The Weinglossar of Wein-Plus is the world's largest online wine knowledge database. It is structured like a classic lexicon and consists of keywords and entries that explain these keywords. Included are descriptions of about 1,700 varieties, over 2,000 wineries, far more than 10,000 different vineyard, wine and vinification terms, around 100 wine producing countries with her wine history, wine regions, Grape varieties, wineries and cry, over 600 biographies of famous Viticulture personalities as well as all important ones wine law Concerns. In the period 1999 with at that time approximately 800 keywords to today it grew approximately 25-fold. The glossary is a "living" work, because it constantly takes into account user input, which makes it adapt to their needs.
There are about 23,000 keywords with z. T. very detailed texts. These contain over 150,000 hyperlinks to other keywords - these are highlighted in red. In addition, over 49,000 Synonyms Created (alias terms). Thus, 72,000 terms lead to a hit. In printed form, this would yield over 4,500 pages in A4 format with plain text. But since at least 3,000 keywords contain at least one picture / graphic, because "pictures say more than 1,000 words", that's around 6,000 pages.
With a wine encyclopedia of this size, the question inevitably arises of how to find the desired information the fastest. There are basically two options:
1) clicking 0-9 or one letter (glossary terms after first letter)
2) Enter a search term in the search field
In variant 1 , all keywords are displayed in alphabetical order and also the total number is listed. Now it can be determined if there is a desired keyword or similar. But that can be time-consuming, because there are more than 1,000 keywords for many letters. If a particular word can not be found under C, then search under K or Z; the same applies to Ch under Dsch and Tsch, F under Ph, J under Y, Sch under Ch and Sh and V under W (and of course vice versa).
In variant 2 , a term or the desired information is entered in the search field, whereby no diacritical marks have to be considered. These are points, dashes, check marks, arcs or circles that indicate a different pronunciation or accent and that are over or under the letter. Diacritical signs are particularly common in eastern and southern languages ( Greek. Croatian. Romanian. Slovak. Slovenian. Spanish. Czech. Turkish. Hungarian etc.). This means that instead of "â" also "a" or instead of "ñ" suffices "n" or instead of "ç" also "c". This also affects the "ß" and umlauts - even with "units of mass" is units, with "oldest wines" oldest wines and with "Great Location" Great location found. Likewise, you do not need to look for upper / lower case, hyphens and blanks. In addition, smaller spelling errors are tolerated, with "Eziehungsfom" is found "parenting form".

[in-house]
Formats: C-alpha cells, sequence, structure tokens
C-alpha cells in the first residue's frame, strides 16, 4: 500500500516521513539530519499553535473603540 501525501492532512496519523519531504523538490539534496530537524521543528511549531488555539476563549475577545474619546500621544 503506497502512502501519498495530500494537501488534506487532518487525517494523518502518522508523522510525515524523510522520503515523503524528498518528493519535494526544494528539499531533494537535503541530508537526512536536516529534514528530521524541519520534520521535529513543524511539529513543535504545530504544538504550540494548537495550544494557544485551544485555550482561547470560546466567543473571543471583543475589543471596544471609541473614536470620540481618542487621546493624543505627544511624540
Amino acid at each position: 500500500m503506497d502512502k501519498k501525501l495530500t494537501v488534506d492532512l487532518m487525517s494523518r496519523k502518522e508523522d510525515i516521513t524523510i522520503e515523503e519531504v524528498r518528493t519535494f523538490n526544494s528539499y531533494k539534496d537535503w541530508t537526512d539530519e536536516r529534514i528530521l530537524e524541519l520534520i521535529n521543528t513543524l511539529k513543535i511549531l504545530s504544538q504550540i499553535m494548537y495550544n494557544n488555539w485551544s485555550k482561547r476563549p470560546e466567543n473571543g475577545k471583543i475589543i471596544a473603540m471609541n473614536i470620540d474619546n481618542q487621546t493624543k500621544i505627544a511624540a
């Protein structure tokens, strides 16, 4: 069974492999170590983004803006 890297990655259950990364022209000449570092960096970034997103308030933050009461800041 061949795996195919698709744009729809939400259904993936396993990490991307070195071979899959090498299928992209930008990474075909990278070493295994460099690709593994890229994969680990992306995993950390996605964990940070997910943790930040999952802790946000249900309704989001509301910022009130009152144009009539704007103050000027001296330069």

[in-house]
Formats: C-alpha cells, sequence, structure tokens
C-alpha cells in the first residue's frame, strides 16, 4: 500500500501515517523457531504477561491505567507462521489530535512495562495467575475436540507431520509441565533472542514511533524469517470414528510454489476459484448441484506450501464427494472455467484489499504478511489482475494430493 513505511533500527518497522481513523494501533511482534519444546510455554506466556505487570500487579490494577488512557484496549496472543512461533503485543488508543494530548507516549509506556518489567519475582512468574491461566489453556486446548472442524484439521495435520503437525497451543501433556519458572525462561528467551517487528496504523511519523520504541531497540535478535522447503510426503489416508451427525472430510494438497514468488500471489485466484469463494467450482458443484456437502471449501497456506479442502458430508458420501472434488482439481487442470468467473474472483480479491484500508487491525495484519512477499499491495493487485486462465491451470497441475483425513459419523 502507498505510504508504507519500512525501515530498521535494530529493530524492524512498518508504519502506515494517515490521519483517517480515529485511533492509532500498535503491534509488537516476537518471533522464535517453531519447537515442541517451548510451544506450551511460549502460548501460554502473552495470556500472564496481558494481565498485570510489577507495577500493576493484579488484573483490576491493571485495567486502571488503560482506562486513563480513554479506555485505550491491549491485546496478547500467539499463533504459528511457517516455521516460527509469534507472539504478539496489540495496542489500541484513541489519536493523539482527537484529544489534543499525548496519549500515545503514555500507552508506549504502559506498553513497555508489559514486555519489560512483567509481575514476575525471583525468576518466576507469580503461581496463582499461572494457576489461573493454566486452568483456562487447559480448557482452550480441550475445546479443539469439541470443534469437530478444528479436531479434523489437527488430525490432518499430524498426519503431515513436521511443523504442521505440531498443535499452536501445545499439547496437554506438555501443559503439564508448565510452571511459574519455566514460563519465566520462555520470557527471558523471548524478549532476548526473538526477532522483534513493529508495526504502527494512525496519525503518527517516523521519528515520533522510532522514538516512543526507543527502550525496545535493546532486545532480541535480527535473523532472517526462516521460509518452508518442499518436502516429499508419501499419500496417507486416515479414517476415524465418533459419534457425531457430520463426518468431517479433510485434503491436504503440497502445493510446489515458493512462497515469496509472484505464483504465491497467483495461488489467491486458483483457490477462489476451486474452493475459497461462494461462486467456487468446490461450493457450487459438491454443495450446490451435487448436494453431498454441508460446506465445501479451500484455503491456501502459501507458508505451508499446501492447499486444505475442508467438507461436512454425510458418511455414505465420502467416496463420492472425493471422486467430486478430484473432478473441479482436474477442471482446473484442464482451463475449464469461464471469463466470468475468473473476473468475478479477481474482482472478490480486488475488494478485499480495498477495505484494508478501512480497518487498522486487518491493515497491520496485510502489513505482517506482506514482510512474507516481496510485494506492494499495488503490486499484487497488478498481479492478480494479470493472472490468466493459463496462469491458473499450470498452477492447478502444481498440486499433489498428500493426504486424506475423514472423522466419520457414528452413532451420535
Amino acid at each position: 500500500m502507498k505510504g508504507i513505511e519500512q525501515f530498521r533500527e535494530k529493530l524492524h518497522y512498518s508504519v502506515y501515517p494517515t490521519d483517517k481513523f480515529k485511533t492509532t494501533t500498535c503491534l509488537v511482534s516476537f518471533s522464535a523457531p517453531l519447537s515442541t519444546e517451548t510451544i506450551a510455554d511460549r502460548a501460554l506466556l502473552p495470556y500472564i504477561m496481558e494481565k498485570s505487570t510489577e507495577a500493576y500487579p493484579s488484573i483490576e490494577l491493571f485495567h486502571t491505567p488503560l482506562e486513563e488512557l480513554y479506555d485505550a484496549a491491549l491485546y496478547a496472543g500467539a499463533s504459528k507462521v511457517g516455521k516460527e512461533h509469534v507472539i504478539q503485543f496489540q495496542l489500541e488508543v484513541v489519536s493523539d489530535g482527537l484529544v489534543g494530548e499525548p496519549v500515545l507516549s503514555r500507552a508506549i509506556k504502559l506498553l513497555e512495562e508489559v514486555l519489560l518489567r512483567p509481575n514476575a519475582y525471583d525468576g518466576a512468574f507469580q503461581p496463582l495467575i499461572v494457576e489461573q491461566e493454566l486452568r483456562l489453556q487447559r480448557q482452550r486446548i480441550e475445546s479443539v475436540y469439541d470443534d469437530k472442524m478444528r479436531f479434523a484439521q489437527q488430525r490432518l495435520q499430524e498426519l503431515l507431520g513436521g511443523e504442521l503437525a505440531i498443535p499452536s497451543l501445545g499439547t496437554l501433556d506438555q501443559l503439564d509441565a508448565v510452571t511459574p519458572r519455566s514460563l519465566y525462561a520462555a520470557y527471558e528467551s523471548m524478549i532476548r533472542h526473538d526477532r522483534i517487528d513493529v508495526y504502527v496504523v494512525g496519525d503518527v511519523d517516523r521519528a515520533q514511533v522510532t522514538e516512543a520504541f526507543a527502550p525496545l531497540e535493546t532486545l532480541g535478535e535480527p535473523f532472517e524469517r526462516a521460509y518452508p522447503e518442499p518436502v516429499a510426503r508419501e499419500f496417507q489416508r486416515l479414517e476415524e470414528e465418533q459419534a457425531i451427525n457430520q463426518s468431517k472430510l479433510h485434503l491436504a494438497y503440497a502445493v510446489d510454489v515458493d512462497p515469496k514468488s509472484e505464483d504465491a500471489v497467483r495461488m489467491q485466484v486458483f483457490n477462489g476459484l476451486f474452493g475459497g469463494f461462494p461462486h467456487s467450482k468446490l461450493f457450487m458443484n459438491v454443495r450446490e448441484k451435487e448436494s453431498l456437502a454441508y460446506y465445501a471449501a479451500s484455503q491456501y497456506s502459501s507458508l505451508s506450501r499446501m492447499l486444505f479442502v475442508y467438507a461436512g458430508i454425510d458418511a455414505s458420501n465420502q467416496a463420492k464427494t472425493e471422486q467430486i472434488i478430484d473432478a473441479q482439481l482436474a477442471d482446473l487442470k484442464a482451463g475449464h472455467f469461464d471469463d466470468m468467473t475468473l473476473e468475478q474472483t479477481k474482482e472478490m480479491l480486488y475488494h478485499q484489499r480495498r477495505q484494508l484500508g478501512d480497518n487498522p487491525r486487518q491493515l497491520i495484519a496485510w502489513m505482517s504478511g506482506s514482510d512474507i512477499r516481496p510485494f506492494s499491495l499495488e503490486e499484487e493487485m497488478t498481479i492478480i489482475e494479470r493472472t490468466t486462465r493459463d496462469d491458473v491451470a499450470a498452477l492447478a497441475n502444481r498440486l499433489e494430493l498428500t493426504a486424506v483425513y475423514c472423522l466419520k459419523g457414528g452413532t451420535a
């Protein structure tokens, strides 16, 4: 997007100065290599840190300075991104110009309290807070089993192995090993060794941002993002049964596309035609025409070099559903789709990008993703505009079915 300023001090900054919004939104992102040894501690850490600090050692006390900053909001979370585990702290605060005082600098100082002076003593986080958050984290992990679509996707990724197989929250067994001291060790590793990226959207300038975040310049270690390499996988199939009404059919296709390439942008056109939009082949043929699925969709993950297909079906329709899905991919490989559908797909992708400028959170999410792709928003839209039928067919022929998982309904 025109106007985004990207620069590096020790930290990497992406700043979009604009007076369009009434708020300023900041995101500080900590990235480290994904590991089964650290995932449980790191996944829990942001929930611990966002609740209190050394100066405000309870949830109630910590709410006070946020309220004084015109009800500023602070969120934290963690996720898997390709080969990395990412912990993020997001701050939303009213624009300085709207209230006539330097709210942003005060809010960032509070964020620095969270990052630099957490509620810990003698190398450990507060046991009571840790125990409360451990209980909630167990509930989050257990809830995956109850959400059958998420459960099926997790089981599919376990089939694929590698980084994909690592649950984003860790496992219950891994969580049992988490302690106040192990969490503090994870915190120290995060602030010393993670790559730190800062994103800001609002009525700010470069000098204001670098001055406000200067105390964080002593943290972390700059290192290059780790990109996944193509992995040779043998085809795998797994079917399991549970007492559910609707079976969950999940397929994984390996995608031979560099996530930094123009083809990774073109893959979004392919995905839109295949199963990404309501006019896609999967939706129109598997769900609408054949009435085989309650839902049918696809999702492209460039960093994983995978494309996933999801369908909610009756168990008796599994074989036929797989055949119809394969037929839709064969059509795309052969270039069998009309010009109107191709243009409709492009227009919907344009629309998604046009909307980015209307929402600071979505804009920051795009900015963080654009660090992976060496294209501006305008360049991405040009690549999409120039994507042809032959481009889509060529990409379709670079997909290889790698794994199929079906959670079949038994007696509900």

If the specified "keyword" matches 1: 1 with an existing "keyword", it will be displayed first. All other cited keywords are sorted by relevance. The longer the keyword (as part of the keyword) is, or the less it matches, the less relevant it is and therefore it is further down. Of course, this can be "many" keywords.
Synonyms are set for almost all keywords. At the keyword fermentation There is, among other things, fermentation, fermentation, fermentation, fermentation, fermentation, fermentation, fermentation, fermentation, fermentation, fermentation products, open fermentation and more. If the "keyword" does not match a keyword, but 1: 1 with a synonym, the corresponding keyword also displayed first.
In practice, some frequently asked questions that have been asked by the users of the wine glossary in the past exactly in this or a similar form and therefore keywords have been created:
More than 250 questions in similar form with references to the keywords with the answers can be found on the glossary homepage under the block "Have you ever wondered?".
Also on the start page in the block "The wine question of the day" over 500 questions in the multiple-choice procedure are provided. After the answer, the correct solution and keyword are displayed. It is possible to select any number of additional questions by clicking Next. Three examples:
What is the botanical name for the fungal disease introduced from America in the 19th century? Powdery mildew, which is also often used in this form in trade publications?
What means according to EU-wide regulation residual sugar of or a maximum of 18 g / l in the wine?
What kind of grape varietal is the French white wine chablis (Burgundy) pressed?
For a larger number of related terms, 60 so-called topic portals have been created, listing all relevant keywords of the topic. These are listed with charts on the glossary home page. With these six you can get a good overview of the Weinglossar content: winemaking. wine law. Weingenuss. label. vine and Weingarten Care,
You can also visit my wine page on Facebook. Here are regularly articles "interesting and curious" published around the topic of wine: What you always wanted to know about wine